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UNESCO-IHE Institute for Water Education, Delft (2018)

Effects of operational strategies on drinking water quality in intermittent water supply systems : the case of Moamba, Mozambique

Quaye, Michael Nii Aryee

Titre : Effects of operational strategies on drinking water quality in intermittent water supply systems : the case of Moamba, Mozambique

Auteur : Quaye, Michael Nii Aryee

Université de soutenance : UNESCO-IHE Institute for Water Education, Delft

Grade : Master of Science (MS) 2018

Résumé partiel
The prevalence of intermittent water supply (IWS) is a global challenge, and IWS has been often associated with poor drinking water quality. The mechanisms which contribute to water quality deterioration and the perceptions of consumers under intermittent supply have been studied in recent years, but there are still unknowns both in terms of fundamental research and applied research. Regarding the latter, water operators still need to fully understand how operation of IWS systems can affect water quality, and consequently develop strategies for improving water quality within the distribution system until reaching the consumers’ taps. This study is aimed at assessing and improving operational strategies in an IWS system of a small town of southern Mozambique. In this context, different chlorine dosages and chlorine dosing strategies were tested to understand their effect on water quality. Moreover, the effect of first flush and duration of supply were investigated. Water quality was monitored in different points along one line in the distribution from the outlet of the water tower, through 4 consumers’ taps up to a distance of 2.2 km from the water treatment plant. Under the different operational strategies, physico-chemical parameters (free and total chlorine, turbidity, pH, conductivity and temperature) and faecal indicators (E.coli and total coliforms) were monitored. In the baseline assessment, 10 out of 34 samples from the taps had free residual chlorine concentration lower than 0.2 mg/L and none of the 34 samples had a residual chlorine concentration greater than 0.4 mg/L. 68% of the collected samples from both neighbourhoods revealed to have the presence of indicator bacteria. The mean value of E.coli present was 2 CFU/100mL. An average free residual chlorine of 0.46 mg/L was observed during the chlorine dosage and dosing strategy optimization experiment and this resulted in a reduction in the number of samples positive to faecal contamination in the distribution system.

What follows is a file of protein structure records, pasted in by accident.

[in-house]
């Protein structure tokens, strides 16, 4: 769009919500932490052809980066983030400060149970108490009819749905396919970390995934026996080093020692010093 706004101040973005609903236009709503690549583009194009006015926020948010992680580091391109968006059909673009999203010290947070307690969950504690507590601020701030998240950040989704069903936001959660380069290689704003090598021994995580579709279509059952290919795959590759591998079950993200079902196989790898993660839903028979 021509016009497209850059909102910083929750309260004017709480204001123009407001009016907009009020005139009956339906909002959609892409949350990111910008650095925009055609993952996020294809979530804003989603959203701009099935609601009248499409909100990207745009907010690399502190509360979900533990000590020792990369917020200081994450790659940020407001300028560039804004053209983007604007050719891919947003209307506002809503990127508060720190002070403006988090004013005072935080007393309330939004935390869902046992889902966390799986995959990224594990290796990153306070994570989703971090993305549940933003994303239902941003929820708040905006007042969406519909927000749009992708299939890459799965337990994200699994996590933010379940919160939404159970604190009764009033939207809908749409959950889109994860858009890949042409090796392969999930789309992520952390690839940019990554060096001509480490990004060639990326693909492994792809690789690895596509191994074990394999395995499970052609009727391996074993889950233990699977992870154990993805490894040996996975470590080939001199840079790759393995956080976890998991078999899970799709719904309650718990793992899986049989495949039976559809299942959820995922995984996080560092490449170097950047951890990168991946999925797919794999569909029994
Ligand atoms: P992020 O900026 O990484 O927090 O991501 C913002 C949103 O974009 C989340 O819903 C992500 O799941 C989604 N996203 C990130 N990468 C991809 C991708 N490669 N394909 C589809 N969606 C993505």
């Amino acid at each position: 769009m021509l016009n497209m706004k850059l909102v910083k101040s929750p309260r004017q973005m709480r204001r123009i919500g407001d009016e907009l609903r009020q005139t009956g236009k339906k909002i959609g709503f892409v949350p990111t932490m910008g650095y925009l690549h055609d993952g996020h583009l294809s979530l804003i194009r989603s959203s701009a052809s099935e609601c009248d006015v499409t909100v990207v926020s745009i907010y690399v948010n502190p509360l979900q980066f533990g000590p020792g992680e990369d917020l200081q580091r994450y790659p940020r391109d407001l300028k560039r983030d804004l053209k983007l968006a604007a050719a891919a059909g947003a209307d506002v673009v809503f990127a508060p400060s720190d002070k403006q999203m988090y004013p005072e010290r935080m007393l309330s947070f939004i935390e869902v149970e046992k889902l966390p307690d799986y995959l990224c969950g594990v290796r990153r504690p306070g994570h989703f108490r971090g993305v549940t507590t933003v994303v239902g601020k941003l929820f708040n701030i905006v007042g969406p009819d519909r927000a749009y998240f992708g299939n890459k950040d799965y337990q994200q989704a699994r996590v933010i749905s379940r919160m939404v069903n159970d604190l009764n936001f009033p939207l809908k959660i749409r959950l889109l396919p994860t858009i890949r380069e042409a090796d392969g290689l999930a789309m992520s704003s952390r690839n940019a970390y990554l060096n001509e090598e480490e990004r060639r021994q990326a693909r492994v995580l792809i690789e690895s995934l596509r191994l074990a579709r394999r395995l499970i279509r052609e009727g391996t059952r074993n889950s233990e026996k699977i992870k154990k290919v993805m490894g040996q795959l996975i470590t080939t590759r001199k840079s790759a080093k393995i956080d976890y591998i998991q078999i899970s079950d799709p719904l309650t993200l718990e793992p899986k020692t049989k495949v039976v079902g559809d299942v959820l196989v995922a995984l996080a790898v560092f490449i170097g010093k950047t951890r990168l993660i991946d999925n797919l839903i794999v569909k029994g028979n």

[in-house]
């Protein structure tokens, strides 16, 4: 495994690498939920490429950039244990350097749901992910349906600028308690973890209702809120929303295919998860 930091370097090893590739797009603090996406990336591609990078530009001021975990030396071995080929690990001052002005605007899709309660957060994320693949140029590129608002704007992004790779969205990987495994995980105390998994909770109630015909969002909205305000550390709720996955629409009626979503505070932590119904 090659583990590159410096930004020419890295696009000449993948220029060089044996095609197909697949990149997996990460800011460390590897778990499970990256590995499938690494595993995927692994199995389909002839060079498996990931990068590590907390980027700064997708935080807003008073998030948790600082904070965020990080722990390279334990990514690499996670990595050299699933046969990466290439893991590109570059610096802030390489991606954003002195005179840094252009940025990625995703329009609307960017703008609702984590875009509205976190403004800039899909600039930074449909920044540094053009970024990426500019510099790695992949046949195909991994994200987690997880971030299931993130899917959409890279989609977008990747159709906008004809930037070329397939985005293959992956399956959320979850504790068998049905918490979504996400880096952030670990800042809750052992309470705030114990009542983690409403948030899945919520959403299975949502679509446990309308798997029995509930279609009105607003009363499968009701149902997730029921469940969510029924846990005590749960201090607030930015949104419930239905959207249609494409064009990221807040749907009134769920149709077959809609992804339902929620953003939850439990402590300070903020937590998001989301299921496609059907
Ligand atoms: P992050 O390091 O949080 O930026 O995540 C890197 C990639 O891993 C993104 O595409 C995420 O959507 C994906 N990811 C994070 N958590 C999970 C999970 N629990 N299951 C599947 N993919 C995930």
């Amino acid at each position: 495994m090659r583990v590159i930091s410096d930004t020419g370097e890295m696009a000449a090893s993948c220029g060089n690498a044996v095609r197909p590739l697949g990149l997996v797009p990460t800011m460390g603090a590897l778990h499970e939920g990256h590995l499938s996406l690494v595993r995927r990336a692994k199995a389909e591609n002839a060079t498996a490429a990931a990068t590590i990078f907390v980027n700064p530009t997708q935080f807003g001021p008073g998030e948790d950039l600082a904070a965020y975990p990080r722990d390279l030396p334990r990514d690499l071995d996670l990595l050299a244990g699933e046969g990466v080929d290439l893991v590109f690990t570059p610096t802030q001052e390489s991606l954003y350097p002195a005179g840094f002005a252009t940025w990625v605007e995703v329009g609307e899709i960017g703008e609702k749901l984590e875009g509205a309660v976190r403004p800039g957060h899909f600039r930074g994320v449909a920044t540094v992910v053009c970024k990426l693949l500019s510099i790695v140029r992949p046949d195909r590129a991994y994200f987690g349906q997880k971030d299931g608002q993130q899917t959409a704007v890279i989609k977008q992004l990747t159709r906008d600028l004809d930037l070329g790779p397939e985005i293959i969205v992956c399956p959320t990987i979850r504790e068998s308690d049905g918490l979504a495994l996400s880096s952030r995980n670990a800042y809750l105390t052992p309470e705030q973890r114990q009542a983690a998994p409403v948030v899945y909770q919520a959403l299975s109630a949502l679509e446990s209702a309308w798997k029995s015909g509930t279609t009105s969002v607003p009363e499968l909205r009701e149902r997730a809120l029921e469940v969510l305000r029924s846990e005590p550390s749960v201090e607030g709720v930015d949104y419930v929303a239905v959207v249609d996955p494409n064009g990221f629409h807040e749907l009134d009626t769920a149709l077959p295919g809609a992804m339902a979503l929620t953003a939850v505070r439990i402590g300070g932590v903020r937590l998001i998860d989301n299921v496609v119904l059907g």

Sujets  : drinking water water supply systems Mozambique water quality

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Page publiée le 1er avril 2021